In JSC Lake Highlands Operations, LP v. Miller, a Texas appellate court considered causation in a wrongful death case. The case arose when a woman was discharged from the hospital and admitted to JSC (the defendant’s facility) for rehabilitation. The following month, she received a phone call from her daughter, who thought she sounded strange. That evening, she told the staff that her dental bridge was missing, but the staff couldn’t find it.
The staff called the woman’s other daughter and told her that her mother was upset about losing the bridge. The daughter sent her husband to look for the bridge at the facility. He couldn’t locate it. The daughter spoke to her mother that evening and thought that her voice sounded raspy. The woman started coughing and showing chest congestion shortly thereafter. A doctor ordered a chest x-ray and Robitussin. The staff didn’t tell him her bridge was missing.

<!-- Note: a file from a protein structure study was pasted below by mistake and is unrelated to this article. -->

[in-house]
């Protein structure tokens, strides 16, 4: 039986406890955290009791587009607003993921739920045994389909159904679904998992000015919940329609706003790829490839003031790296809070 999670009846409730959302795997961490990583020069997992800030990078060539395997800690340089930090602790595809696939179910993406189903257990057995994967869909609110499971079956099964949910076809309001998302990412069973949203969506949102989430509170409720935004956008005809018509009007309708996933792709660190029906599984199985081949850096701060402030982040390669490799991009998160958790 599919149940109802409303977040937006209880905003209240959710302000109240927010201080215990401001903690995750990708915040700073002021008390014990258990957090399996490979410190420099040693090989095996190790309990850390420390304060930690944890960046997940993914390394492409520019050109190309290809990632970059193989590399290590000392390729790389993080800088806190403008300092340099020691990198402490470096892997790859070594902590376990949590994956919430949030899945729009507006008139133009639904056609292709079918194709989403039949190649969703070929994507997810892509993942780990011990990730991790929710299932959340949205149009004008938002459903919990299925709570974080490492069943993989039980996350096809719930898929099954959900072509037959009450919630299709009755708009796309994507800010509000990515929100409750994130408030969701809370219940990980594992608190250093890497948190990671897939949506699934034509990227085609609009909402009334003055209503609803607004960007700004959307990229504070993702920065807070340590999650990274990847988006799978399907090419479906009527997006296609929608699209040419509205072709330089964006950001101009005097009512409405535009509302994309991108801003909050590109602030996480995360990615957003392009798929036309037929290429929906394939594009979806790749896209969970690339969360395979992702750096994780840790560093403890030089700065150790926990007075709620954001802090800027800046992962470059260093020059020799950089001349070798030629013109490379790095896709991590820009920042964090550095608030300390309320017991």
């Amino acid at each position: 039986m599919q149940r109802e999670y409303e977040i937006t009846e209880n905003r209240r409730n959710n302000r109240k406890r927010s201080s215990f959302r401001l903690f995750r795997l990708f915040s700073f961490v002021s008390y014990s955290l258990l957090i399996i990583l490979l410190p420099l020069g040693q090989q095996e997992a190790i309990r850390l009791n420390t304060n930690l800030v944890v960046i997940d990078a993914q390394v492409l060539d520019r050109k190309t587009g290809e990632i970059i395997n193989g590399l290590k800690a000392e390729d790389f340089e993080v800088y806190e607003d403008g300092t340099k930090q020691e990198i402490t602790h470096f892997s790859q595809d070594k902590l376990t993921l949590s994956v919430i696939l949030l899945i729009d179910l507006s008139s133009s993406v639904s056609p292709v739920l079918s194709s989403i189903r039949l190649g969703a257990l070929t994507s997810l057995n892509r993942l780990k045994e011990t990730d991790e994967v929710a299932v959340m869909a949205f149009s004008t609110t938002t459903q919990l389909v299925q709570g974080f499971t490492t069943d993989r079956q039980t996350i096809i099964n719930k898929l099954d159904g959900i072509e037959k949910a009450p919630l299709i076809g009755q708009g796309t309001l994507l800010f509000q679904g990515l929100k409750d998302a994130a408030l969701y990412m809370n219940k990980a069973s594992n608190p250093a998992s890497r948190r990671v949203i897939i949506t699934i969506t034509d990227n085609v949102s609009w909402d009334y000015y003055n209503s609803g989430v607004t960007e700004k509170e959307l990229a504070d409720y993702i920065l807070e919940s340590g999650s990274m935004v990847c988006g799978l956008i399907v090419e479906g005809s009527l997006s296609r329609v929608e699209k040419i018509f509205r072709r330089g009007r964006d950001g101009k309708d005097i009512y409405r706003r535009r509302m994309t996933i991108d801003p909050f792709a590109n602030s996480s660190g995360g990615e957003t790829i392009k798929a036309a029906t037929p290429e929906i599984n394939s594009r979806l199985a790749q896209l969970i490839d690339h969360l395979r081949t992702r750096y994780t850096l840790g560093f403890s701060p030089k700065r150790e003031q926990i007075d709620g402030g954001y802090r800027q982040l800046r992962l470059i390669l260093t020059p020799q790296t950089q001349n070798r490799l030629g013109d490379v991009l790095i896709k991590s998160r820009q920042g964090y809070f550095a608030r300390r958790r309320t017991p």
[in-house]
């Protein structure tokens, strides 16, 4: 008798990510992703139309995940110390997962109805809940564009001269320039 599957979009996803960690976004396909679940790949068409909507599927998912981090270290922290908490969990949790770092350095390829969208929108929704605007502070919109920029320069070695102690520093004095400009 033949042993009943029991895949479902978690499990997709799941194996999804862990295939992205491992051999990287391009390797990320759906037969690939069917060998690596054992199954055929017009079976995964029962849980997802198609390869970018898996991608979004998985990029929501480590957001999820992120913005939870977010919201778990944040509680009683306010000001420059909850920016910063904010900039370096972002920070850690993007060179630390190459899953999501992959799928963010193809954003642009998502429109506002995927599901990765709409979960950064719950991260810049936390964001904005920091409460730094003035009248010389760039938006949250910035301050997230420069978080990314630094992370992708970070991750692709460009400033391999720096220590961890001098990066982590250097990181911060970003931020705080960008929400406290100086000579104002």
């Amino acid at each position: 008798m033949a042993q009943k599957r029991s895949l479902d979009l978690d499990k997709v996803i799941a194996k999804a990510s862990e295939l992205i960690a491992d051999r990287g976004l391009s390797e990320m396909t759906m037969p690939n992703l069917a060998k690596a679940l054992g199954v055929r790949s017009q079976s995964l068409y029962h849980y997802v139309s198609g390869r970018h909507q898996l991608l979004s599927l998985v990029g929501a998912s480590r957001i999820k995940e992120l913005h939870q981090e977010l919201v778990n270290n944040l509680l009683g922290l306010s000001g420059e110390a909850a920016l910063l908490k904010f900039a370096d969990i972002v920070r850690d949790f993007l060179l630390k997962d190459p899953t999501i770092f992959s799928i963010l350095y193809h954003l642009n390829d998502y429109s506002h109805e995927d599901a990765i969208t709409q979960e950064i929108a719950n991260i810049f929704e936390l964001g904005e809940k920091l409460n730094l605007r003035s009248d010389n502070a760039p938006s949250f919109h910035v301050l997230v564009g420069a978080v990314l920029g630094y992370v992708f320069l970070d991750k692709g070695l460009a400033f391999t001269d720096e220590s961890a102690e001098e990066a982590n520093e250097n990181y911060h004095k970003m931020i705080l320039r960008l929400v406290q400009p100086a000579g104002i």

The chest x-ray said little more than that the heart was normal in size and configuration. The doctor was told of the results and ordered medication. The woman was found unresponsive in her room early in the morning. She was brought to the hospital but was unresponsive with seizure-like movements.